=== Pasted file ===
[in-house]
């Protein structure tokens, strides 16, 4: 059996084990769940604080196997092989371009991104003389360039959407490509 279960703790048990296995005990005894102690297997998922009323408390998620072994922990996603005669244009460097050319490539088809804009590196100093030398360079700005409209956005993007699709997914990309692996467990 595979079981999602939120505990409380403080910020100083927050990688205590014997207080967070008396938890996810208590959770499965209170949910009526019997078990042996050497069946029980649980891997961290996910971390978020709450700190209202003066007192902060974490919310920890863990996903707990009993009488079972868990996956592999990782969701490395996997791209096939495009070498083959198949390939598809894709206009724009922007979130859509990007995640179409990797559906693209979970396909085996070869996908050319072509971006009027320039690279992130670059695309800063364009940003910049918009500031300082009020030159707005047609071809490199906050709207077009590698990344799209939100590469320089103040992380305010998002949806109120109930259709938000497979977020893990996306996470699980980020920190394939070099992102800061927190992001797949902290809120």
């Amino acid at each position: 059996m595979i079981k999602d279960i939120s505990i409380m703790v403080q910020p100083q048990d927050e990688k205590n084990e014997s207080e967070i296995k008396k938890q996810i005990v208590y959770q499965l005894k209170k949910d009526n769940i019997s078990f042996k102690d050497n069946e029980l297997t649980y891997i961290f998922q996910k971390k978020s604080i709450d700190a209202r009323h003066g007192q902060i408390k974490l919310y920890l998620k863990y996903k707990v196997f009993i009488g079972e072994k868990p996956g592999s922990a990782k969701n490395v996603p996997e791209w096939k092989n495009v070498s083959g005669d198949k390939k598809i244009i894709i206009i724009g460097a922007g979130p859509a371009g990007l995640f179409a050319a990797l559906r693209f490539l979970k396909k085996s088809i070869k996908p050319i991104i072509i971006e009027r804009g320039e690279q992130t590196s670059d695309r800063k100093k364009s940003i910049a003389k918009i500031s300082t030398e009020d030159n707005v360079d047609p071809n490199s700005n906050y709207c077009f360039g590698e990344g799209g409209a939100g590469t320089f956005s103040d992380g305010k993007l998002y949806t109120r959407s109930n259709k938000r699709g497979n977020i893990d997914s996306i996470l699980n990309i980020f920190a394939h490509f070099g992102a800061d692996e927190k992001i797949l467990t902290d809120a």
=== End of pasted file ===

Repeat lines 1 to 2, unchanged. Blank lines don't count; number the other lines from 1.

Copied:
[in-house]
């Protein structure tokens, strides 16, 4: 059996084990769940604080196997092989371009991104003389360039959407490509 279960703790048990296995005990005894102690297997998922009323408390998620072994922990996603005669244009460097050319490539088809804009590196100093030398360079700005409209956005993007699709997914990309692996467990 595979079981999602939120505990409380403080910020100083927050990688205590014997207080967070008396938890996810208590959770499965209170949910009526019997078990042996050497069946029980649980891997961290996910971390978020709450700190209202003066007192902060974490919310920890863990996903707990009993009488079972868990996956592999990782969701490395996997791209096939495009070498083959198949390939598809894709206009724009922007979130859509990007995640179409990797559906693209979970396909085996070869996908050319072509971006009027320039690279992130670059695309800063364009940003910049918009500031300082009020030159707005047609071809490199906050709207077009590698990344799209939100590469320089103040992380305010998002949806109120109930259709938000497979977020893990996306996470699980980020920190394939070099992102800061927190992001797949902290809120």